One of this things for which the spies were heavily criticized was their apparent lack of belief in G-d’s ability to overcome the nations of Canaan. The Midrash says that when they said, they are stronger than us, they were in fact referring not just to themselves, but to G-d Himself.
But those type of interpretations always prompt the question, how could that be? These were not children who never saw the hand of G-d at work before. These were great people of Biblical proportions who witnessed the destruction of Egypt–the mightiest nation on earth at the time–the splitting of the sea, bread from Heaven, and miraculous water. Not to mention the Divine Presence that encompassed them and protected them against the dangerous elements of the desert. So, how could they doubt G-d’s ability to rout the seven nations of Canaan?
What we have to answer is that they didn’t doubt this. Each and every Jew in the camp knew that G-d is the Creator and Maintainer of creation, and that the moment that He decides that He has had enough of someone, or even entire nations, they are history–ancient history! Ultimately, no one can stand up to G-d, and they were clear about this.
However, as we have all noticed, and the Generation of the Desert witnessed in the battle against Amalek, G-d plays different roles in our lives. As the Nefesh HaChaim makes clear, the general role G-d plays is to take a back seat to our free-will decisions. He allows us to strengthen Him by making moral free-will decisions, or to weaken Him back turning our back on Torah and mitzvos. Ultimately, we don’t affect G-d at all, but, for the sake of free-will and reward in the World-to-Come, He puts up a convincing front that this is indeed the case.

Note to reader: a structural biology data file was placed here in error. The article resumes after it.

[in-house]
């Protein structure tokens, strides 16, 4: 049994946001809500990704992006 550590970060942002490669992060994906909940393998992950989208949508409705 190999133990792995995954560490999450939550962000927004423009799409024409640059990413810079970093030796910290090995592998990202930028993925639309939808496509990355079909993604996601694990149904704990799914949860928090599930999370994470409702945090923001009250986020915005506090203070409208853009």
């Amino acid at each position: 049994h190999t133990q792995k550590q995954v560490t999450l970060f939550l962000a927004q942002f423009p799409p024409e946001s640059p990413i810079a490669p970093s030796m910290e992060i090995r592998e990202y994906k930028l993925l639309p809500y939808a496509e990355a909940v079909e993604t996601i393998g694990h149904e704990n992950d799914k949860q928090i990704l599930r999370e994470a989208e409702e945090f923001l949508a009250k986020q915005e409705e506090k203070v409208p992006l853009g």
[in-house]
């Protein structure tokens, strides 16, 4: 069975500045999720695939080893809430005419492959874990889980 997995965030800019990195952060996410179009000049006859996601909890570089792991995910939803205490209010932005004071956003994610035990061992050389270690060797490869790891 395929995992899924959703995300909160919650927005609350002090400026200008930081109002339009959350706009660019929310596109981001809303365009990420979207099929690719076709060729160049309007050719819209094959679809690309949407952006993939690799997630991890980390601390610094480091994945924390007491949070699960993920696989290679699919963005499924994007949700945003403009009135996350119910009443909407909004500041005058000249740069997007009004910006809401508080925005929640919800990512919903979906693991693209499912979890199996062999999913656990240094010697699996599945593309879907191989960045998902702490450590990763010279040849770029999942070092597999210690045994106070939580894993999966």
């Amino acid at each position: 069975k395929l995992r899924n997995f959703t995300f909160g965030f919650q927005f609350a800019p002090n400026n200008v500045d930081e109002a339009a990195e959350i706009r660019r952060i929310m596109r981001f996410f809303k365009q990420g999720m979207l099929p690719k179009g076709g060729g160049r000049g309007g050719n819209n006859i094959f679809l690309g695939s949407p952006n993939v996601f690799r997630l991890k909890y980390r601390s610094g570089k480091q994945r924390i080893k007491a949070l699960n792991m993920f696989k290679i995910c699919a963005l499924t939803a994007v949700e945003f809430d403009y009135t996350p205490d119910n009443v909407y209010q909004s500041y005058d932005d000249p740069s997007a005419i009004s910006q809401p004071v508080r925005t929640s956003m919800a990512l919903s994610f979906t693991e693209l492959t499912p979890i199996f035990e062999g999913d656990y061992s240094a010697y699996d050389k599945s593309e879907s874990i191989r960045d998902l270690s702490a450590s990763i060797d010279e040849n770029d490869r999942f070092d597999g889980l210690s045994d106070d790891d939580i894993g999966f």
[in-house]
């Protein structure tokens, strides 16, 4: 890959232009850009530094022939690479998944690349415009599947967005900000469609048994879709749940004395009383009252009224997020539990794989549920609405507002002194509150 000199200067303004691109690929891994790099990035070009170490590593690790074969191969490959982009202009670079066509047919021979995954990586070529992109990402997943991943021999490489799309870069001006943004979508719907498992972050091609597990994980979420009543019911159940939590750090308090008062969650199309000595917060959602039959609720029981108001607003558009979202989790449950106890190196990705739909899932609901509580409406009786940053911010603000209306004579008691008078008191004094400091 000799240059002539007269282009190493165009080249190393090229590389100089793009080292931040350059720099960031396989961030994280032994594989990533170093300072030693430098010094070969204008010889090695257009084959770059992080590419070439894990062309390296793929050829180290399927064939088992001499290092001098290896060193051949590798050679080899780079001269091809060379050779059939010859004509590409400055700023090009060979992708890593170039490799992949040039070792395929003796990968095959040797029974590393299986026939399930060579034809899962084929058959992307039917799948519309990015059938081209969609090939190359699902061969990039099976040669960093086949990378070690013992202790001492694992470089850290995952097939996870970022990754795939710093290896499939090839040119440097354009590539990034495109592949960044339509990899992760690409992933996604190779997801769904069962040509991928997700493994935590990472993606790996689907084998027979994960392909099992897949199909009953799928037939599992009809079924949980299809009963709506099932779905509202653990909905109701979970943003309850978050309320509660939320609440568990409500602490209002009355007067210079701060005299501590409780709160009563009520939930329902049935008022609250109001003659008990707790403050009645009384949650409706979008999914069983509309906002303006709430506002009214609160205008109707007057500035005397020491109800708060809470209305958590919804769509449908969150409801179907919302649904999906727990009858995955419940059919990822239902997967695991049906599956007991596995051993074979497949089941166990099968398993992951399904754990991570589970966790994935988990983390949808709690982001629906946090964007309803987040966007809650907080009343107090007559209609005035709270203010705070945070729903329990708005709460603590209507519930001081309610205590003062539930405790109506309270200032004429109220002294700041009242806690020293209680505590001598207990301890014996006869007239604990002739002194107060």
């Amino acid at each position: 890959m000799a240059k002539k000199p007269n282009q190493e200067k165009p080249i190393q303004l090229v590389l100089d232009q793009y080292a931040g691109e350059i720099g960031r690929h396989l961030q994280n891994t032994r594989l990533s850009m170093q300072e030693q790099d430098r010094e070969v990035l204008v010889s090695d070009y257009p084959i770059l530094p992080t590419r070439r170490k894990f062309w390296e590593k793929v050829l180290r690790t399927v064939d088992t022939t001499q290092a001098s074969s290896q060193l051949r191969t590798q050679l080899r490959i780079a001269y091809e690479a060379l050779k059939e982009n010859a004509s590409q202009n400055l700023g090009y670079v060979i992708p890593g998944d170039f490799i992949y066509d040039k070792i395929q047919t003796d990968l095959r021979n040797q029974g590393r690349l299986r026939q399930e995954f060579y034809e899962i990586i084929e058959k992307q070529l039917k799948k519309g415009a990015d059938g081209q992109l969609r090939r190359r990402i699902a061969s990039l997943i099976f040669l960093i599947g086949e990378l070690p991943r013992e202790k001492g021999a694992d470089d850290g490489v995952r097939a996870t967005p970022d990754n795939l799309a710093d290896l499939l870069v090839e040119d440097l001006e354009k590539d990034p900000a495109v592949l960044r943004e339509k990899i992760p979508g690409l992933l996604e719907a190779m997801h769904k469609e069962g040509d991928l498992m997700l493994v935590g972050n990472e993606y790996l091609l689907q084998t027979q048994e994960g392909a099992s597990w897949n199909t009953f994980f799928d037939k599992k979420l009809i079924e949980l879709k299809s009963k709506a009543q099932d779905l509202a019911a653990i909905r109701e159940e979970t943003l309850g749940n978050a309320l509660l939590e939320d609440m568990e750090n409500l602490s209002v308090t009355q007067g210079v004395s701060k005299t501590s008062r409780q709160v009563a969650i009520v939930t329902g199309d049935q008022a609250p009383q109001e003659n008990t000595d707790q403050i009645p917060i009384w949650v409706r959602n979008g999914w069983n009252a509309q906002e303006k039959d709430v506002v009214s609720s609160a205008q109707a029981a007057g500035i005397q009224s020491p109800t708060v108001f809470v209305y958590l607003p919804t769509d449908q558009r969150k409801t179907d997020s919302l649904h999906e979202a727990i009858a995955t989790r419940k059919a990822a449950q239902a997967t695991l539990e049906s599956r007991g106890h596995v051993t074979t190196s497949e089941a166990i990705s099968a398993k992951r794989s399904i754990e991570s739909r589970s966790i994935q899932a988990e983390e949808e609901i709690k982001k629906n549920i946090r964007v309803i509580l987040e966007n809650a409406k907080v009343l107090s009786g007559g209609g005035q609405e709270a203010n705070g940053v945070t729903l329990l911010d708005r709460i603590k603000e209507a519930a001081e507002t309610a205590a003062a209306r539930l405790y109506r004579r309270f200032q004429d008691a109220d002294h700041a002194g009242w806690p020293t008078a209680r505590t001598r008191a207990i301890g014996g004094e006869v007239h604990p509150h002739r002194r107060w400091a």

The Generation of the Desert knew that life in Eretz Yisroel would not be like life in the desert. In the desert, it was a very idyllic environment in preparation for life on the land. You didn’t have to physically earn a living in the desert–you just had to learn Torah and do the mitzvos. However, life in Eretz Yisroel, they surmised correctly, would be more natural, filled with miracles, yes, but mixed together with nature as well. Overall Jewish success would depend heavily on merit, and G-d’s strength, so-to-speak, would be intimately tied to the spiritual status of the nation, beginning with the battles against the existing nations of Canaan.
The nations of Canaan were mighty people. The Jewish people, however, had yet to acquire national spiritual perfection. For this reason, they worried about to what extent G-d would fight on their behalf–how strong He would be for them. If G-d’s involvement in their battles was going to be based upon spiritual merit, then how much could they actually expect from G-d in the end? This is what was really behind their statement and concern.